I would almost recommend watching the new Hellboy reboot for the same reasons I would Jupiter Ascending. It’s rare to see a big screen stumble where it feels like the movie is just being made up as it transpires before your eyes, where the mishmash of tones, intent, and mishandled execution is confusing, disconcerting, and even a little bit thrilling. This might not be a good film for various reasons but it can be a good watch. If that sounds like your own version of heaven, give the newest Hellboy a passing chance.
Nate’s Grade: C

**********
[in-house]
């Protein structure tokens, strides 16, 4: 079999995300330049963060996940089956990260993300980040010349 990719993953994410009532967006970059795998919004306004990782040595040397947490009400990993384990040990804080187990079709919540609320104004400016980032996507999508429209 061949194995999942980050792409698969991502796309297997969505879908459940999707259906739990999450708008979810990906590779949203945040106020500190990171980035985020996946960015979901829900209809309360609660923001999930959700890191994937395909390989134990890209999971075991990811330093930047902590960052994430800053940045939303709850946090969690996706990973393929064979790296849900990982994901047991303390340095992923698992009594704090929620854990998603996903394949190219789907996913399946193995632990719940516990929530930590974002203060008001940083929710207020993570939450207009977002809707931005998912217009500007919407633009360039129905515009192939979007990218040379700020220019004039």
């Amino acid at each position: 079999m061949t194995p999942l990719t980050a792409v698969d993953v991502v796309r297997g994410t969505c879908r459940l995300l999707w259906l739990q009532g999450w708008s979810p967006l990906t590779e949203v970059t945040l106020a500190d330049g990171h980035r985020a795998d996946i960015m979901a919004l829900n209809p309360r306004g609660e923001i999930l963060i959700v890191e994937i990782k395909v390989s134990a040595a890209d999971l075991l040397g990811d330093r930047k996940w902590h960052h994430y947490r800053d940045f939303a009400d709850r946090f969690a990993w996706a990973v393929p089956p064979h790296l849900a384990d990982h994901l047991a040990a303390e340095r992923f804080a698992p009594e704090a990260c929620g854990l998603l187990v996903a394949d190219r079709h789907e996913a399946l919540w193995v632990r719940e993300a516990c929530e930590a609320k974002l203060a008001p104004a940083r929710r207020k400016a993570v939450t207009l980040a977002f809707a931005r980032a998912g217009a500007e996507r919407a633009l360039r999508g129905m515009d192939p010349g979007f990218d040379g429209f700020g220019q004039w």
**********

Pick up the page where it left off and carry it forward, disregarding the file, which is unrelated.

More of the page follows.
It seems like the secret to the success of the DC movie universe is making fun, lower stakes adventures with the characters the public has the least knowledge about. Shazam actually begun as a “Captain Marvel,” and now comes on the heels of the MCU’s Captain Marvel. We follow Billy Batson (Asher Angel), a teenage orphan trying to find his missing mother. He stumbles into a wizard’s realm and is given a special power whereupon he turns into a square-jawed, broad-shouldered superhero (Zachary Levi) by saying “Shazam.” What follows is like a superhero version of Big and it’s goofy, charming, and reminiscent of an 80s Amblin movie, where children’s movies were allowed to be a little creepy and weird. The movie is light, cheerful, and heartfelt with its doling out of family messages to go along with the slapstick and personal growth. It’s very much envisioned from a young boy’s fantasy perspective of being a super-powered adult, where the first things to be done include buying beer, going to a “gentleman’s club,” in between testing out bullet invulnerability and flight. Levi (TV’s Chuck) is excellent at playing an adult version of a kid. I was initially dismissive of his casting but he’s perfect for this part. There’s a satisfying sense of discovery for Shazam and his excitable foster brother (Jack Dylan Grazer) that doesn’t get old. The movie is more concerned with how the superpowers are affecting Billy’s relationships and sense of self than any larger, planet-destroying danger. The film even sets up its villain (Mark Strong) by giving him a decent back-story and opening the movie to explain his crummy family. It’s not a three-dimensional villain by any means but the attention given to make him something more is appreciated. The other foster kids in Billy’s new family are more archetypes but amusing, and their involvement in the final act raises the joy level of the finale. Shazam! is a movie where people are genuinely excited to be superheroes or associated with them, and that gleeful, buoyant revelry is downright infectious.